When a group of neighborhood women gathers, wine in hand, around a fire pit where their backyards meet one Saturday night, most of them are just ecstatic to have discovered that their baby monitors reach that far. It’s a rare kid-free night, and they’re giddy with it. They drink too much, and the conversation turns personal.
By Monday morning, one of them is gone.
Everyone knows something about everyone else in the quirky small Ohio town of Yellow Springs, but no one can make sense of the disappearance. Kristin was a sociable twin mom, college administrator, and doctor’s wife who didn’t seem all that bothered by her impending divorce—and the investigation turns up more questions than answers, with her husband, Paul, at the center. For her closest neighbor, Clara, the incident triggers memories she thought she’d put behind her—and when she’s unable to extract herself from the widening circle of scrutiny, her own suspicions quickly grow. But the neighborhood’s newest addition, Izzy, is determined not to jump to any conclusions—especially since she’s dealing with a crisis of her own.
As the police investigation goes from a media circus to a cold case, the neighbors are forced to reexamine what’s going on behind their own closed doors—and to ask how well anyone really knows anyone else.
A slow burning psychological thriller, Jessica Strawser created an addictive mystery: did Kristin leave of her own accord (if so, why?) or is Paul hiding something?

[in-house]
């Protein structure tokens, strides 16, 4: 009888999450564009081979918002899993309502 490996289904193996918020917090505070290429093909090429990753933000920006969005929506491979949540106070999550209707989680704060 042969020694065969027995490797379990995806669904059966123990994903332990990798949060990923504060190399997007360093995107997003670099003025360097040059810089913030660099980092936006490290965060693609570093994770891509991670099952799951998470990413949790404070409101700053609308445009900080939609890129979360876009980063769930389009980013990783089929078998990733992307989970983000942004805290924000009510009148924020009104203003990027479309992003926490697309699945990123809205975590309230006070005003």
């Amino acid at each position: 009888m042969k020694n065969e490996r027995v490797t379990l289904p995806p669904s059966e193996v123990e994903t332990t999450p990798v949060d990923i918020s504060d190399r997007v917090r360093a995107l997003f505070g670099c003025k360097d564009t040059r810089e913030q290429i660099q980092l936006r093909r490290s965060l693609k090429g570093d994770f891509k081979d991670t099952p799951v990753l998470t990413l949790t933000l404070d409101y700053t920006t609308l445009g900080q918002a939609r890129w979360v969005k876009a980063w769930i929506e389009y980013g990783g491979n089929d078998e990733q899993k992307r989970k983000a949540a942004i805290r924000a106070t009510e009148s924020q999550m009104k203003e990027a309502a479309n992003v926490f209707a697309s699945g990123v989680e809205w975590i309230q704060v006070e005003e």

Although the mystery itself was highly entertaining, what I enjoyed the most was how the focus was on the effects on the community. The women who were the last to see her were wondering if they missed a warning sign but realized their memories of the night were extremely vague. Clara, the one that is seemingly the closest with Kristin, realizes that she truly never knew her neighbor at all.
Because often the people left behind to shape the narrative have an agenda that doesn’t necessarily revolve around the truth.
Personally, I wish the book had been longer. At only 320 pages (with fairly large print), it was a pretty quick and superficial story, and there were several aspects that I feel a deeper exploration could have enhanced my experience as a reader. The ending almost glossed over some of the key points, which could have been been developed into something more intense if expanded. Even so, it was still a quick, fun read that had me hooked very early on.
As lazy beach days are quickly approaching, pick up a copy of Not That I Could Tell. It’s the fun, guilty-pleasure book that will distract you from all outside obligations.